As his momentum grows, Mitt Romney's opponents are left with little to do but attack. Today, Romney's opponents got a hand from... Romney.
"I like being able to fire people," Romney, who is being tarred as a corporate raider who profited off of pick slips at Bain Capital, said in New Hampshire when he went off script during a discussion about Health Savings Accounts. What Romney meant was that HSAs empower consumers to shop around for the best product.
Opponents pounced. Jon Huntsman's senior adviser, John Weaver, called Romney "a gaffe-prone, out-of-touch, flip-flopping, inauthentic candidate is a losing strategy." A secretive political committee backing Gingrich had already announced plans to air South Carolina ads about layoffs at Bain. And Rick Perry got in on the action the day before after Romney said that he, too, feared getting a pink slip.
"I have no doubt that Mitt Romney was worried about pink slips, whether he was going to have enough of them to hand out -- because his company Bain Capital and all the jobs that they killed," Perry said, according to NBC. "I'm sure he was worried that he would run out of pink slips."
Are these attacks a great idea, or have these Republicans lost their conservative minds? After all, making the tough decisions and making money in a free market where jobs aren't guaranteed are a cornerstone of conservatism.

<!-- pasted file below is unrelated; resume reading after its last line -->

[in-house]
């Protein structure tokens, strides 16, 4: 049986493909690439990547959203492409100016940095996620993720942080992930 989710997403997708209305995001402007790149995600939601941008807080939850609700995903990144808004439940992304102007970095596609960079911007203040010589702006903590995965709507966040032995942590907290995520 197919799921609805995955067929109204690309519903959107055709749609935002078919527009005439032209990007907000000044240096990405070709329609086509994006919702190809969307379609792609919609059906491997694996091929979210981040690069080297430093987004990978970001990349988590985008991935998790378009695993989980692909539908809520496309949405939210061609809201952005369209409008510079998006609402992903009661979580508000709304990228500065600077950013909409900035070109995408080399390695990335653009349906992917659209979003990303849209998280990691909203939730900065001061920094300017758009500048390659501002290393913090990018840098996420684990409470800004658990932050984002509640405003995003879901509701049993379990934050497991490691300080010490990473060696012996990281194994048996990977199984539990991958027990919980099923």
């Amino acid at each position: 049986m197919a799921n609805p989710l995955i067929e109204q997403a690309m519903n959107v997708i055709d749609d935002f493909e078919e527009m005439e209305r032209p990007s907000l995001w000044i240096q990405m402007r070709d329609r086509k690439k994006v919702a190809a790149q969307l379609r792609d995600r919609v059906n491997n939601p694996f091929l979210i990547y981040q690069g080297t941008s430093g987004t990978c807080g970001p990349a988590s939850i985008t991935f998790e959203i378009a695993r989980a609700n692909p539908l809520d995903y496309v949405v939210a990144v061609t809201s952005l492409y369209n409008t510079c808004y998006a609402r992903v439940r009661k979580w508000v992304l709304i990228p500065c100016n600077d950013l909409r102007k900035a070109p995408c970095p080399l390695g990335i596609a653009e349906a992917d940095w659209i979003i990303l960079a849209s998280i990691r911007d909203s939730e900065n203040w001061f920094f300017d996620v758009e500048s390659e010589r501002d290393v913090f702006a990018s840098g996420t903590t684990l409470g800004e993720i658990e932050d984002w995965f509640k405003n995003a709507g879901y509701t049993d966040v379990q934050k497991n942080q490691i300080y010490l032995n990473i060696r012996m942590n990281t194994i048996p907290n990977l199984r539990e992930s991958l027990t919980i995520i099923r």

Romney's campaign pointed out the irony today in a statement issued through spokeswoman Andrea Saul: It is no surprise that, having spent nearly half a century in government between them, Speaker Gingrich and Governor Perry have resorted to desperate attacks on a subject they don’t understand. We expect attacks on free enterprise from President Obama and his allies on the left – not from so-called ‘fiscal conservatives.’ Speaker Gingrich and Governor Perry seem to think that running against the private sector is the way to revive their floundering campaigns. Governor Romney will continue talking about his experience in the real economy, his vision for getting America back to work, and how important it is that we defeat President Obama in November.”
Said Club for Growth President Chris Chocola in a written statement: "Newt Gingrich’s attacks on Mitt Romney’s record at Bain Capital are disgusting,”
While Saul might be right, the legacy of layoffs and the video of Romney saying he likes laying people off (regardless of context) is potentially toxic in this economy, where millions are unemployed and millions more fear for their jobs.
There's a chance Democrats might pile on soon. Some Republicans say they expect Democratic-leaning Bain-bashing ads to start up in South Carolina soon.
Bain isn't the only hit on Romney. Two more remain:
1) Taxes. Gingrich and Perry are taking aim at Romney for raising fees when he was Massachusetts governor. They say fees are simply another word for "taxes." To that end, Gingrich has unveiled his own tax ad, which is far more in keeping with a classic GOP hit.
2) RomneyCare. The tea-party revolt against against Obama and the Democrats was infused with opposition to the individual mandate in ObamaCare that requires people to buy health insurance. Though it was originally a conservative idea, it's now anathema to conservatives. And it was tried first in Massachusetts as part of RomneyCare. Romney calls it a success, but distinguishes his state healthcare plan from Obama's federal plan.
Still, the similarities are there. And RomneyCare is sure to be part of flyers and ads heading into South Carolina and Florida.